According to the US Energy Information Administration’s (EIA) latest Drilling Productivity Report (DPR) published Monday, US shale oil production is projected to see a net gain of only 1,000 barrels per day (bpd).
Data on major shale plays, such as the Eagle Ford, Niobrara, and Bakken shows net production falling in April. The EIA began publishing the DPR back in November of 2013, and this is the first time it has recorded declines.
Consequently, the only region showing a projected net gain is the Permian shale play. In April, it’s expected to gain a net of 21,000 bpd compared to February’s report projecting for March growth of 30,000 bpd.
The DPR takes data from the total number of drilling rigs in operation, along with estimates of drilling productivity and estimated changes in production from existing oil and natural gas wells. The projection is based on seven major key shale plays — the Bakken, Eagle Ford, Haynesville, Marcellus, Niobrara, Permian, and Utica.
These shale plays accounted for 95 percent of US oil production growth between 2011-13.
Net gain is calculated by subtracting legacy declines from new production. Shale oil wells have an explosion in output upon completion, but taper off over the first and second years of production. New production rises faster than legacy declines while drilling activity expands, which result in net gains. On the flip side, as well completions and drilling activity decline, new production peaks, and the falls. As a result, legacy declines continue to rise based on the drilling of the previous 12-24 months.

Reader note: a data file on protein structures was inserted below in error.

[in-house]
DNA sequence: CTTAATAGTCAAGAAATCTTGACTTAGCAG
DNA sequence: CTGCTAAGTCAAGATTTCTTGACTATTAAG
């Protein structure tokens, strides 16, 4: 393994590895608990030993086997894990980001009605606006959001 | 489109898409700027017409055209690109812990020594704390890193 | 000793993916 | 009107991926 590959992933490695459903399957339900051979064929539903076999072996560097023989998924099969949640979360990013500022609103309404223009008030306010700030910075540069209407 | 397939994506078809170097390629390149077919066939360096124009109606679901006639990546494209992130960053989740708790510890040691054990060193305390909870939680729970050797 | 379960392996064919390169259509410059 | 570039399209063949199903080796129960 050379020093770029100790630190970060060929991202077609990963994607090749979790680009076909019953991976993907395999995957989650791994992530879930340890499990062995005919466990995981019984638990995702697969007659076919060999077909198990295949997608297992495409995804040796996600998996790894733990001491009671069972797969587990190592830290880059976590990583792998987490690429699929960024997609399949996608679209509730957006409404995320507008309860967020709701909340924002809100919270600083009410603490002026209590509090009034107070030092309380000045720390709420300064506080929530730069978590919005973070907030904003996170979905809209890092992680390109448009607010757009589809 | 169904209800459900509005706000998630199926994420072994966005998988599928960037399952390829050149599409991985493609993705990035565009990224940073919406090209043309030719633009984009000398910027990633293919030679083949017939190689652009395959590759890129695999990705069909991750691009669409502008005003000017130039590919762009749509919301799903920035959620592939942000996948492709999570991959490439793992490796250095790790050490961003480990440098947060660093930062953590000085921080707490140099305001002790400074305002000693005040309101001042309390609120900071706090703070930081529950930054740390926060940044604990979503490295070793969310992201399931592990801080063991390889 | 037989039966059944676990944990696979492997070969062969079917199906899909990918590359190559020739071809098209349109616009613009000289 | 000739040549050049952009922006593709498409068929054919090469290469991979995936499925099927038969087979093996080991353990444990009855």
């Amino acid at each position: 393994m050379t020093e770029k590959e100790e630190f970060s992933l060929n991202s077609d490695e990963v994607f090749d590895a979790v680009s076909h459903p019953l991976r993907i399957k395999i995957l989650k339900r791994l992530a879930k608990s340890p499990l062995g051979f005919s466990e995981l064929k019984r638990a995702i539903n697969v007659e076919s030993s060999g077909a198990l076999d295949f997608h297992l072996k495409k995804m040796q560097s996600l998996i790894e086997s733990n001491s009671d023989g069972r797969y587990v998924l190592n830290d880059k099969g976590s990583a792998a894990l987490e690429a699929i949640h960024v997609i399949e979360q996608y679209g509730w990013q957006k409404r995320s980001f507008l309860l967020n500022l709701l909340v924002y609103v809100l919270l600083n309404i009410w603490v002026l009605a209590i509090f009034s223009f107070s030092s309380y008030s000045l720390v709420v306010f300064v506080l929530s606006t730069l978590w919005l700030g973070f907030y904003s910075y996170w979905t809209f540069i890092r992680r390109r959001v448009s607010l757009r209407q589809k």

Over the same period, projections for total new production from the seven major shale plays have shown marginal gains. For two consecutive months, projections have fallen with the EIA forecasting new production at 336,000 bpd in April, down from 399,000 bpd in March.
Legacy declines are expected to increase continuously and subtract from new production figures. In March projections for April, legacy declines reached new record highs of 335,000 bpd.
The US shale industry is facing a stress test where legacy declines start overwhelming new production; net gains start to become a loss and shale output starts contracting. Nevertheless, US oil production continues to rise.
As of the last week of February, the EIA’s supply projections estimated output at 9.324 million bpd, up from 9.134 million bpd at the beginning of the 2015.
Hopefully, the equilibrium between supply and demand happens soon before legacy declines supersede net gains. Although domestic drilling has US oil supplies at an all-time high, once the market stabilizes, dependency on foreign oil will not be the same as before.